We’ve got exciting times goin’ on here in the good ol’ US of A, with one political party making some pretty interesting claims and the opposing party reacting with outrage. (See how I did that?) My Irish immigrant husband has spent hours watching debates and newscasts and commentaries on the television. He also follows the news online, where he saw a tweet remarking that something a candidate had said was so outrageous it was “beyond the pale.”
The Irishman was surprised to hear it.
“Have you ever heard the phrase beyond the pale?” he asked. “Do you know what it means?”
Of course I do. My parents were wordies, remember? This is one of those phrases I grew up with. It means “outside the bounds of acceptable behavior.” Synonyms might be: unacceptable, unseemly, improper, unsuitable, unreasonable, unforgivable, intolerable, disgraceful, deplorable, outrageous, scandalous, shocking, exceptionable, uncivilized. You might say someone was out of line. You might say it just isn’t done.
The Irishman persisted. “Yes, but do you know what it really means?”
Oh, honey. I married a Dubliner, didn’t I? (I’ve made quite a study of Irish history, aided by the magnificence and sheer number of Dublin bookstores and my husband’s willingness to indulge me in them.) Yes, I know what beyond the pale really means.
It means, put simply, anything outside Dublin. Americans do know the phrase as “outside the bounds of acceptable behavior,” but I suspect many of you may not know from whence it came.
It all starts with the dictionary (as so many things around here do). Pale is most commonly used as an adjective or a verb, but there’s an older meaning, a noun:
1 a archaic : a palisade of stakes : an enclosing barrier : paling
b obsolete : a restraining boundary : defense
2 a : a pointed stake driven into the ground in forming a palisade or fence
b : a slat fastened to a rail at top and bottom for fencing : picket
3 a : a space or field having bounds : an enclosed or limited region or place : enclosure
b : a territory or district within certain bounds or under a particular jurisdiction
4 : an area (as of conduct) or the limits (as of speech) within which one is privileged or protected especially by custom (as from censure or retaliation)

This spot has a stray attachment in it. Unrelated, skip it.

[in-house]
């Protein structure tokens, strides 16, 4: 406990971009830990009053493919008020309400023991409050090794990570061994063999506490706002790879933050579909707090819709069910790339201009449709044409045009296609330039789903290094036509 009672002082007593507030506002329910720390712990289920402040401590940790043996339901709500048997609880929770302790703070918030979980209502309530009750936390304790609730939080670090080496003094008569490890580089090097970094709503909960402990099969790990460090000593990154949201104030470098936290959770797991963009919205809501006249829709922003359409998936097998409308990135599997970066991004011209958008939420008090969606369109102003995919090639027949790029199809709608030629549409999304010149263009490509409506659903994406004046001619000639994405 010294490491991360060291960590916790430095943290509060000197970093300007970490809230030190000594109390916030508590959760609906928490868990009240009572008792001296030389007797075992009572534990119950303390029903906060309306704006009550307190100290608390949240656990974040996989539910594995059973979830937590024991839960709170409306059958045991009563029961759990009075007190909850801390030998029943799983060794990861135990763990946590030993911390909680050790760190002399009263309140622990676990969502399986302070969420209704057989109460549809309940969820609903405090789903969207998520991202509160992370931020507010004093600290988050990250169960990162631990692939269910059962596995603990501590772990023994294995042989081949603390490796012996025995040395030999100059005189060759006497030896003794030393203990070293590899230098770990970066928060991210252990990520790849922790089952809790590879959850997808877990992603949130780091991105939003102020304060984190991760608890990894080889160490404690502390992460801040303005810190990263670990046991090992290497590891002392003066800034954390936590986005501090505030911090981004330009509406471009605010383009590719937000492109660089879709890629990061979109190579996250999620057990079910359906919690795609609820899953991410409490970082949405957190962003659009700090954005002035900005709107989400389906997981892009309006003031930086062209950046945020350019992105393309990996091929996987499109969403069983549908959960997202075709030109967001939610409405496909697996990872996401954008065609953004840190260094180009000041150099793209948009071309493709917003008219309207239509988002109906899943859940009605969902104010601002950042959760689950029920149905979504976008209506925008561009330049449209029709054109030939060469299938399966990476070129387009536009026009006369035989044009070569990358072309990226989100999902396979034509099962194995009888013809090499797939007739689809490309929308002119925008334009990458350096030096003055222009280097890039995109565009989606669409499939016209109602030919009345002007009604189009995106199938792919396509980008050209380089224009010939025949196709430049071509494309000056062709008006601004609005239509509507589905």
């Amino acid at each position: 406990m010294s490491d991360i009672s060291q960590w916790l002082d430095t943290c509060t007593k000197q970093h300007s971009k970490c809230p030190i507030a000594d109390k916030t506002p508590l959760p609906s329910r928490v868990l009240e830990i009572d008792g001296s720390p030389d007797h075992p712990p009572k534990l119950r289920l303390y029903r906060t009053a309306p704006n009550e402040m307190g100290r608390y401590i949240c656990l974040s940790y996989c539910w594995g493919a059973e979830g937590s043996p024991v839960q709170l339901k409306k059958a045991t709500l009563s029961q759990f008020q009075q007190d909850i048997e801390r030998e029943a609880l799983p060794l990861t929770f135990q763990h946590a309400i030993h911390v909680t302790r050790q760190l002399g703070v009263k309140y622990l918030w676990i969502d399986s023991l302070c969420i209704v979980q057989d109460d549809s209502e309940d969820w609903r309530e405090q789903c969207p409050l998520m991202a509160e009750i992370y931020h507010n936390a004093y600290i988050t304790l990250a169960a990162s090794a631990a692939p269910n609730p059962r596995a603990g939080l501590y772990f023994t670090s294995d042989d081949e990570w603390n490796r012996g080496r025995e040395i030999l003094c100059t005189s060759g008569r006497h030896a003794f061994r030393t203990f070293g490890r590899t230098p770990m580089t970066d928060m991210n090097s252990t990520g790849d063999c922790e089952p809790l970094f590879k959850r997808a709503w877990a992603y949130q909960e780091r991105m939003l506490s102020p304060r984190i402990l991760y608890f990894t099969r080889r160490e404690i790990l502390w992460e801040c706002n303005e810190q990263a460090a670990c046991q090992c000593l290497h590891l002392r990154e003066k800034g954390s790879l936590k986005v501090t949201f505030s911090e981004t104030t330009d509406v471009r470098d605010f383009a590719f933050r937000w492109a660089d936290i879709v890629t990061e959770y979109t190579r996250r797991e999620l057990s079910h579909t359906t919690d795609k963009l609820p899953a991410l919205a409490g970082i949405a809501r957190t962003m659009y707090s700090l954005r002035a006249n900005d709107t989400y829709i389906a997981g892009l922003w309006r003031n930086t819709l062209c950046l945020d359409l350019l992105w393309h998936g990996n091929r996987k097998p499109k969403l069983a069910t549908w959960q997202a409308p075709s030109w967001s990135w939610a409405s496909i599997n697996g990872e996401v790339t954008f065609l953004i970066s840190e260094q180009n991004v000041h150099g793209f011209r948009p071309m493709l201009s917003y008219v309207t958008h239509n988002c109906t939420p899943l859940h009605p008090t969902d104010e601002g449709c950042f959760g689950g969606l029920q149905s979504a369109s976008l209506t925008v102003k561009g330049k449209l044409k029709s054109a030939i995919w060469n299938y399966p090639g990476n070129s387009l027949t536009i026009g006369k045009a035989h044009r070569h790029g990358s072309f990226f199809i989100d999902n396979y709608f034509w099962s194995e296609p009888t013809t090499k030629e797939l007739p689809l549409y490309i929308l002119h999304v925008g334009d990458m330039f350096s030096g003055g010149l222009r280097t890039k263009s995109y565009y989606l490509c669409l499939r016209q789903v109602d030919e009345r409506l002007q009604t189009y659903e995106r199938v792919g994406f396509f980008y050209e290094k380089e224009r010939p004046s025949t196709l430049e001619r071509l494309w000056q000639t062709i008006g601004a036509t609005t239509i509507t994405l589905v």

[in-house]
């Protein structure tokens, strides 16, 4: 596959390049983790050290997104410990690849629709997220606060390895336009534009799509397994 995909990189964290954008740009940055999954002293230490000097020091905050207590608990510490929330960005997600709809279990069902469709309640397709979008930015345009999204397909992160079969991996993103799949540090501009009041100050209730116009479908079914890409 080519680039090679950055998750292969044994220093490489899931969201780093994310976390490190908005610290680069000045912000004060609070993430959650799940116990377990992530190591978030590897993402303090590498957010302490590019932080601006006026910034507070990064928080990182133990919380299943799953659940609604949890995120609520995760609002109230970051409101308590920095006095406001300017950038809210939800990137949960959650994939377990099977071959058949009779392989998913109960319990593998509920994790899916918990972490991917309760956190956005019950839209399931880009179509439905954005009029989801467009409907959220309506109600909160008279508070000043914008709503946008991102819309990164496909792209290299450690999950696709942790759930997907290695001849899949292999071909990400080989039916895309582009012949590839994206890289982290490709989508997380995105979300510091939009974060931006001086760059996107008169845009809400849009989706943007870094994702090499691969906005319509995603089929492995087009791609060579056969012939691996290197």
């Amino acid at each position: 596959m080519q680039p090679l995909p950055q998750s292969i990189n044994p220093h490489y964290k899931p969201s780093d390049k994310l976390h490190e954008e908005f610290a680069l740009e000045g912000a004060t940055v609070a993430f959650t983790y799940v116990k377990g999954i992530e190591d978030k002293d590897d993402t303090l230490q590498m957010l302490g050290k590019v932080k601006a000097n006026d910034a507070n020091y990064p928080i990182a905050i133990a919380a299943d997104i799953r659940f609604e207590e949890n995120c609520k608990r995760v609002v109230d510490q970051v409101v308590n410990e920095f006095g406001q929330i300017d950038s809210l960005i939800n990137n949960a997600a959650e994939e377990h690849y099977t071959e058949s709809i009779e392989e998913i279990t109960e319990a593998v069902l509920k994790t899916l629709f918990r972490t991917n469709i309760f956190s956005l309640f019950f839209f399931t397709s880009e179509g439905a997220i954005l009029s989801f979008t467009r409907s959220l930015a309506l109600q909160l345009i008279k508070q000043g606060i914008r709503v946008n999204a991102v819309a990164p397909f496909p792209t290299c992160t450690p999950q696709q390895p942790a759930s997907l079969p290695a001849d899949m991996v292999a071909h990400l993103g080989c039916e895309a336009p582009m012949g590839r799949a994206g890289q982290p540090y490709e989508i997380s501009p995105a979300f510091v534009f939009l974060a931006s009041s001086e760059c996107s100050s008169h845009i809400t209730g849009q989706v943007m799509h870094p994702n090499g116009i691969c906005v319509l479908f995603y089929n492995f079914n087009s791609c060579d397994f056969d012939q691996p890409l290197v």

<conduct that was beyond the pale>
5 a obsolete : a vertical stripe (as on a coat)
b : a perpendicular stripe in an escutcheon
The word is Middle English, from Middle French pal (a stake), from the Latin palus. It dates from the 1300s, and is a doublet of the word pole, which has the same Latin origin. So a pale, in the Middle Ages, was a wooden stake, often sharpened on the top, meant to be driven into the ground, often to be used (with others) as a fence or a boundary. Impale, you see, also stems from this word. (As a side note, the adjective pale, while just as old a word, comes from the Latin pallidum [pale or colorless], from which we also get the word pallid.)
So what’s that “anything outside Dublin” business? It’s history. The Norman invasion in 1169 brought Ireland under the control of English kings, but as time went on and the Anglo-Normans assimilated with the Irish locals, this control waned. (The English had a lot of infighting to look after on their own island.) By the Tudor era in the 1500s the English crown really only exerted power in and around Dublin—and they’d built a fence to protect it. Really, it was just a fortified ditch. A pale.
And the language, the vernacular, reflected that: the pale was “a defence, a safeguard, a barrier, an enclosure, or a limit beyond which it was not permissible to go.”
Beyond the pale, then, was anything outside the boundary. Wikipedia says,
Within the confines of the Pale the leading gentry and merchants lived lives not too different from those of their counterparts in England, save for the constant fear of attack from the Gaelic Irish. The idea of the Pale was inseparable from the notion of a separate Anglo-Irish polity and culture. After the 17th century and especially after the Anglican Reformation and the Plantation of Ulster, the “Old English” settlers were gradually assimilated into the Irish population … The term continues to be used in contemporary Irish speech to refer to County Dublin and its commuter towns, generally critically—for example, a government department may be criticised for concentrating its resources on the Pale.
See? My husband was a little surprised to find the phrase common parlance in this country, but he’s forgotten that the phrase came here with English settlers in the seventeenth and eighteenth centuries—when the Pale would have been a thing—and it stayed here.
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